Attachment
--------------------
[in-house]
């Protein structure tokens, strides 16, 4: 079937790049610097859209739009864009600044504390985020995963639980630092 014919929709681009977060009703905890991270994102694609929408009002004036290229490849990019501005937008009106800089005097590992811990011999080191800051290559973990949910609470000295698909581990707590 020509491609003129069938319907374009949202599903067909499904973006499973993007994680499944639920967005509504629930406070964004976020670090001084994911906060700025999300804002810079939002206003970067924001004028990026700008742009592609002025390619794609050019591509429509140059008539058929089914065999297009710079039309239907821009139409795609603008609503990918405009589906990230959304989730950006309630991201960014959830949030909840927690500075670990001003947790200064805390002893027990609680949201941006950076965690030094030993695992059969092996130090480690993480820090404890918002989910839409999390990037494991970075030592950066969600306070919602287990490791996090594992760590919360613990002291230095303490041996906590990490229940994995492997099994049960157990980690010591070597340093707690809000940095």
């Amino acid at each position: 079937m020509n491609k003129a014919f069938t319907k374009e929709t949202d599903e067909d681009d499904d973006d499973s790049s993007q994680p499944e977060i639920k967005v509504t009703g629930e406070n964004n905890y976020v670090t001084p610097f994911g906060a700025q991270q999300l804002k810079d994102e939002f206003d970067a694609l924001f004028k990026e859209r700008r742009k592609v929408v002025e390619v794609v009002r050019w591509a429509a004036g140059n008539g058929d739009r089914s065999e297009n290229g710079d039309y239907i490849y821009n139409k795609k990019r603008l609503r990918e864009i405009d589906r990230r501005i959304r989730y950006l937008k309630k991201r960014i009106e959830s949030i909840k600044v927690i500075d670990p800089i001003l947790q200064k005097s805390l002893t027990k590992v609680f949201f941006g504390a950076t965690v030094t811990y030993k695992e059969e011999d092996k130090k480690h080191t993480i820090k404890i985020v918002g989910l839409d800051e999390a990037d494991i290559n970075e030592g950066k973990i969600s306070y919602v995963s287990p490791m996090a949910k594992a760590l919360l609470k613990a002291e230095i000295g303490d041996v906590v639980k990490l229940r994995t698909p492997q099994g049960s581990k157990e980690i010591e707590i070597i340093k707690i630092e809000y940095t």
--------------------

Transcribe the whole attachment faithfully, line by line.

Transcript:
[in-house]
């Protein structure tokens, strides 16, 4: 079937790049610097859209739009864009600044504390985020995963639980630092 014919929709681009977060009703905890991270994102694609929408009002004036290229490849990019501005937008009106800089005097590992811990011999080191800051290559973990949910609470000295698909581990707590 020509491609003129069938319907374009949202599903067909499904973006499973993007994680499944639920967005509504629930406070964004976020670090001084994911906060700025999300804002810079939002206003970067924001004028990026700008742009592609002025390619794609050019591509429509140059008539058929089914065999297009710079039309239907821009139409795609603008609503990918405009589906990230959304989730950006309630991201960014959830949030909840927690500075670990001003947790200064805390002893027990609680949201941006950076965690030094030993695992059969092996130090480690993480820090404890918002989910839409999390990037494991970075030592950066969600306070919602287990490791996090594992760590919360613990002291230095303490041996906590990490229940994995492997099994049960157990980690010591070597340093707690809000940095």
């Amino acid at each position: 079937m020509n491609k003129a014919f069938t319907k374009e929709t949202d599903e067909d681009d499904d973006d499973s790049s993007q994680p499944e977060i639920k967005v509504t009703g629930e406070n964004n905890y976020v670090t001084p610097f994911g906060a700025q991270q999300l804002k810079d994102e939002f206003d970067a694609l924001f004028k990026e859209r700008r742009k592609v929408v002025e390619v794609v009002r050019w591509a429509a004036g140059n008539g058929d739009r089914s065999e297009n290229g710079d039309y239907i490849y821009n139409k795609k990019r603008l609503r990918e864009i405009d589906r990230r501005i959304r989730y950006l937008k309630k991201r960014i009106e959830s949030i909840k600044v927690i500075d670990p800089i001003l947790q200064k005097s805390l002893t027990k590992v609680f949201f941006g504390a950076t965690v030094t811990y030993k695992e059969e011999d092996k130090k480690h080191t993480i820090k404890i985020v918002g989910l839409d800051e999390a990037d494991i290559n970075e030592g950066k973990i969600s306070y919602v995963s287990p490791m996090a949910k594992a760590l919360l609470k613990a002291e230095i000295g303490d041996v906590v639980k990490l229940r994995t698909p492997q099994g049960s581990k157990e980690i010591e707590i070597i340093k707690i630092e809000y940095t």